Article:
Tests can be executed with concurrent gaseous hydrogen exposure at pressure up to 140 MPa and at controlled temperature in the range of 220K to 450K.
– Subcritical cracking thresholds can be measured in constant displacement fracture tests.
– Instrumented test specimens enable the measurement of crack initiation, crack velocities, and crack arrest.
Exposure of polymers to gases such as nitrogen, argon, helium, and hydrogen is one of the primary challenges associated with large-pressure gradients during fuel consumption and refueling operations. Therefore, investigating the performance of polymers under the influence of a dynamic environment, such as high-pressure cycling of different gases with and without temperature cycling, is considered high value.
Measurement of frictional force and vertical wear depth profiles of polymers in 34 MPa hydrogen.
The developed in-situ Dynamic Mechanical Analysis system measures mechanical properties of targeted materials in situ at extreme conditions, such as high pressure. This system provides an understanding of the effects of extreme conditions on materials performance as well as the relationships among microstructure and materials performance in these conditions. The knowledge generated is of particular importance for developing new materials with improved performance.
Test specimens are exposed to high-pressure gaseous hydrogen or deuterium (up to 140 MPa) at elevated temperatures (up to 300ºC) for weeks to months to produce controlled hydrogen content within specimens prior to evaluation.
Environmental electron microscopy, high-resolution scanning transmission electron microscopy, scanning nanobeam diffraction, and crystallographic orientation mapping are just a few of the techniques available throughout the national labs to indirectly observe hydrogen interactions with surfaces, defect sites, and other microstructural features.
Thermal analysis of materials involves several different methods, including but not limited to differential scanning calorimetry, thermogravimetric analysis, and dynamic mechanical analysis.
The gas permeation system consists of a hydrogen-compatible vacuum pump, a PNNL-certified environmental chamber, a stainless-steel permeation cell in which the sample is mounted, and hydrogen and nitrogen supply lines in accordance with PNNL flammable, compressed gas regulations. The system is primarily used for measuring the hydrogen permeability coefficient of polymer materials.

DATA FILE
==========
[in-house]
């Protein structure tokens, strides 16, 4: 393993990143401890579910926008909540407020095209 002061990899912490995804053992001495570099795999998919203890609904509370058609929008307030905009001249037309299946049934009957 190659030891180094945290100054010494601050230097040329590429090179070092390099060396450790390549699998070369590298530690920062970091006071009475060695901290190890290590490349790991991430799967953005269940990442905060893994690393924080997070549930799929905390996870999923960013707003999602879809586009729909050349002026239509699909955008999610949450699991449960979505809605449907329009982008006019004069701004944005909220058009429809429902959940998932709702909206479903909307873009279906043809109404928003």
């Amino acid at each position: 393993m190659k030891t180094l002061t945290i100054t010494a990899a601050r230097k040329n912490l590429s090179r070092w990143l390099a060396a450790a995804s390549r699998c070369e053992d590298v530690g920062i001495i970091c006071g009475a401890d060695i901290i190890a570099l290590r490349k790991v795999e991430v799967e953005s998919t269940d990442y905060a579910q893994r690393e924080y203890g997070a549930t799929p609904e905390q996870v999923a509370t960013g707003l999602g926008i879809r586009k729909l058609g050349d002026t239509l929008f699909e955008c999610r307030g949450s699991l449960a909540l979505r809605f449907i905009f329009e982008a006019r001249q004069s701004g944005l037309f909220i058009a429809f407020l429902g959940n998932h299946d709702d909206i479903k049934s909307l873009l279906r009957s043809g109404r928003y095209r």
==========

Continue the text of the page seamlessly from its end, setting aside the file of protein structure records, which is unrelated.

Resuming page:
Thermal desorption provides an understanding of the compatibility of rubber composites under the high pressure of hydrogen. The rubber composites that are exposed to high-pressure hydrogen are tested to investigate maximum hydrogen capacity and their diffusion coefficients in a gas chromatography-mass spectroscopy environment.
Chemical and elemental analyses of rubber composites include Raman spectroscopy, GC-mass spectroscopy, solid-state NMR, small-angle and wide-angle neutron scattering, small-angle and wide-angle X-ray diffraction, and annihilation proton spectroscopy.
Use of advanced characterization techniques to measure hydrogen interactions with material microstructures at the nanometer length scale. Examples of capabilities available include the following.
– Low Energy Ion Spectroscopy (LEIS) can be used to probe hydrogen-surface interactions and hydrogen uptake, in some cases providing crystallographic information about the interactions.
– Methods that utilize scanning probe microscopy to probe hydrogen on metal surfaces in relationship to the underlying microstructures are being developed.
– A variety of additional surface sensitive imaging techniques and expertise are available at the national laboratories to investigate hydrogen interactions.
High-performance computing and computational materials science expertise is available across the national labs for the study of hydrogen effects in materials across multiple length scales from atoms to engineering. Computational tools are available for studying materials at all relevant length scales, including Density functional theory.
High-performance computing and computational materials science expertise is available across the national labs for the study of hydrogen effects in materials across multiple length scales from atoms to engineering. Computational tools are available for studying materials at all relevant length scales, including Molecular dynamics and Dislocation dynamics.
Cavitation occurs during decompression after rubbers are exposed to high-pressure diffusive gas. Existing free volume in rubbers affects the cavity evolution as well as materials performance. A phase-field model has been developed to describe the thermodynamic and kinetic processed of cavity evolution as well as predict the effect of structural defects and decompression rate on cavity nucleation, growth, and coalesce kinetics.
A continuum mechanics-based deformation model was developed to predict stress distribution and damage propagation when a polymer undergoes depressurization of high-pressure hydrogen exposure. The polymer was modeled assuming hyper-elastic material behavior and that the diffusion of hydrogen through the polymer is coupled with deformation analysis by varying pressure boundary conditions.
This model can also be used to study stress and damage evolution in the presence of multiple cavities as the damage and stress fields will be altered due to interactions among different cavities. The model can be also used to study the effect of filler materials such as silica or carbon black on the stress distribution and damage evolution in the material. These filler materials possess contrasting mechanical properties and are generally much stiffer compared to the polymer material.